It starts with attracting the right ones.
We’ve found that a creative job description is key. If you want to attract creative people to your agency you have to think outside the box in how you position the opportunity. Plain, old word documents, with the same old boring description, won’t do the trick.
Don’t be shy about encouraging applicants to send in unique responses either! We’ve received music videos, haikus, FLIRTy mocktails and more! We’ve found that applicants who go above and beyond during the application process are the typically the ones who go the extra mile during the internship.
Test an applicant’s ability to follow directions.
Include specific directions about how they should apply. An easy way to do this? Ask that they apply with a specific subject line and the email be addressed to someone specific in the company. It’s a great filter to weed out those applicants who aren’t worthy!
There are lots of options out there for interns – so don’t forget it’s equally as important to “sell” them on it.
Highlight the responsibilities that will give them the experience they are looking for. There is nothing wrong with interns making binders, doing research and helping out with task-oriented activities around the office – but smart ones realize they need more in an internship. They want the opportunities that will give them real world experience, something that will help them build their portfolio. If these opportunities aren’t already built into the job description, identify some that will enable interns to build their resume and pull these to the front of your description.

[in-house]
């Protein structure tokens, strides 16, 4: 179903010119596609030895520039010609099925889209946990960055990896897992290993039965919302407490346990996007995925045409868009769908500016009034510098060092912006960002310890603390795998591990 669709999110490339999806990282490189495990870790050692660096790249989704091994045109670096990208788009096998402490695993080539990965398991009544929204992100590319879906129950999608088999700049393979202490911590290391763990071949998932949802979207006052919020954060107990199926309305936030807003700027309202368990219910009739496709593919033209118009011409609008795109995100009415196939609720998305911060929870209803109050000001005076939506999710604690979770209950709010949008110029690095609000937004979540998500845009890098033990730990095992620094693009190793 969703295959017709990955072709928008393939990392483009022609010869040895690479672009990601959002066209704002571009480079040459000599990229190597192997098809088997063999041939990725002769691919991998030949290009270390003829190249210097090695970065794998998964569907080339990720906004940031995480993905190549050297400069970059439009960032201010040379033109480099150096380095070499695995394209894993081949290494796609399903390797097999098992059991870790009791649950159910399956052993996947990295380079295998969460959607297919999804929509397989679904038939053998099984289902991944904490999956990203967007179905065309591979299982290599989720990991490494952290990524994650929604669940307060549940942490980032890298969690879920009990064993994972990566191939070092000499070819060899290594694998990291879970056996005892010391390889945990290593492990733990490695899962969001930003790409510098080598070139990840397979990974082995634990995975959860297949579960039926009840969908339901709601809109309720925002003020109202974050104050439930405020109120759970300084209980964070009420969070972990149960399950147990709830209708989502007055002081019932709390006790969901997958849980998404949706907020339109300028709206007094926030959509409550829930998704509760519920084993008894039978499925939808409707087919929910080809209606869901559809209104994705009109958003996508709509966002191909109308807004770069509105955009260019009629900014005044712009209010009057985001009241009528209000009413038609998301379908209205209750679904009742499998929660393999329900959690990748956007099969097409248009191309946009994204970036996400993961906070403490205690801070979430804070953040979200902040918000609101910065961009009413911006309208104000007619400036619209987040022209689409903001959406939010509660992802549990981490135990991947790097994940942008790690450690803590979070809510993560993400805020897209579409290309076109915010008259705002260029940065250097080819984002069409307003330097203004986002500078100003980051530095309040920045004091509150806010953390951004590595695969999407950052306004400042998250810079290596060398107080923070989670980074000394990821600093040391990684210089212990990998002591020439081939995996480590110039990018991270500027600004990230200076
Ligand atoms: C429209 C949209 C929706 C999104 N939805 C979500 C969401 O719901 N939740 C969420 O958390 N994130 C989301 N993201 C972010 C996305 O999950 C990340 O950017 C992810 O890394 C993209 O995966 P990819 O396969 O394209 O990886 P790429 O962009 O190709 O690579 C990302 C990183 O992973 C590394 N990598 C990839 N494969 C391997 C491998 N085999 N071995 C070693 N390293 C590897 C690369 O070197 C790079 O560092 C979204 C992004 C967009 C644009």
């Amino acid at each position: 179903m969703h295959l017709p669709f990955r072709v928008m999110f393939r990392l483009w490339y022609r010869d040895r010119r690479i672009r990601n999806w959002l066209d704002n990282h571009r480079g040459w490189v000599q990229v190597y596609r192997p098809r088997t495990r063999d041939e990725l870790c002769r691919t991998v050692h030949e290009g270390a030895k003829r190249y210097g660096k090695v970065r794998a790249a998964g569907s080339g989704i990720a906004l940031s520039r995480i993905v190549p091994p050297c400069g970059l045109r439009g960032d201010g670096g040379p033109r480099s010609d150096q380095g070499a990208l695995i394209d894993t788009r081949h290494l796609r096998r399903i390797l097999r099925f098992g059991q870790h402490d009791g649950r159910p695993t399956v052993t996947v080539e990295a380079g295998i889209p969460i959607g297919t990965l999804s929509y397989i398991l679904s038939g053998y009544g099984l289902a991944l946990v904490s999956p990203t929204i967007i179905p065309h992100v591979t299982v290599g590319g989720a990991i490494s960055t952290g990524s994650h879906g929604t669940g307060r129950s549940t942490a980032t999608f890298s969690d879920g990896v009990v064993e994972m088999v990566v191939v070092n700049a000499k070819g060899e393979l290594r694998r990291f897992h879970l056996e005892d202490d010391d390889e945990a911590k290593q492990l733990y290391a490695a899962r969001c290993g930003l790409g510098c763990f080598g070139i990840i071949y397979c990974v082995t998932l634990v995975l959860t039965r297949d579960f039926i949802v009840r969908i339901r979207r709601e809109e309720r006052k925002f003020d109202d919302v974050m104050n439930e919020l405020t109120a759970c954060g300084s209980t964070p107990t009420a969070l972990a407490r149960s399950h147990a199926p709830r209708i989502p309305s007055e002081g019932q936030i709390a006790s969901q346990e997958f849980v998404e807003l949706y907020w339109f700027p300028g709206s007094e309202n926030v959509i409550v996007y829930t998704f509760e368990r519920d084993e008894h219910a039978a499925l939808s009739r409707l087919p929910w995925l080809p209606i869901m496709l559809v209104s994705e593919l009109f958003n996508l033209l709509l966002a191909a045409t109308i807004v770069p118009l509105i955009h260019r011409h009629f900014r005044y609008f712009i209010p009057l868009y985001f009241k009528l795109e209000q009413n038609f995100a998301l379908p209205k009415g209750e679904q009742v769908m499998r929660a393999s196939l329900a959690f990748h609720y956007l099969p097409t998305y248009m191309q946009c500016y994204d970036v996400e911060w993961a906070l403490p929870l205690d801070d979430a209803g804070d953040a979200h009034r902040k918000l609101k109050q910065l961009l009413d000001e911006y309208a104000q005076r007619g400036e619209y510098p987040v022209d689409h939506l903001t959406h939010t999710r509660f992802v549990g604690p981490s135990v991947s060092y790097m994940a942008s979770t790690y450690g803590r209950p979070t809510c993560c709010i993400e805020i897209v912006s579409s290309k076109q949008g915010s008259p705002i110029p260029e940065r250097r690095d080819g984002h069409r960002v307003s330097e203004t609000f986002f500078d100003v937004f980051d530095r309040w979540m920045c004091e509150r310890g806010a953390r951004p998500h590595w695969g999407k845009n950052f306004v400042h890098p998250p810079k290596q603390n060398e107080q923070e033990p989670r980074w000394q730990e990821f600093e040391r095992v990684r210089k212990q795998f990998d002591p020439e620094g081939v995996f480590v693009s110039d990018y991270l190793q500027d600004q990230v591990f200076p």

Use multiple channels to get the word out.
- Facebook, LinkedIn, Twitter, your Blog…are all great, but not enough. Most of us are alumni, why not reach out to old professors and ask they share the opportunity in their courses?
- Use previous interns to attract new ones! Referrals are always our first choice and always seem to turn out the best new interns.
- Contact local universities and request they post the internship on their student employment database.
Don’t leave em’ hangin
The application and interview process is a learning experience for interns so it’s important to give constructive feedback to those applicants who weren’t hired. They devoted time to you; it’s only respectful to do the same. At the very least, give them a call or shoot over an email and share your opinion on their strengths and opportunities for improvement.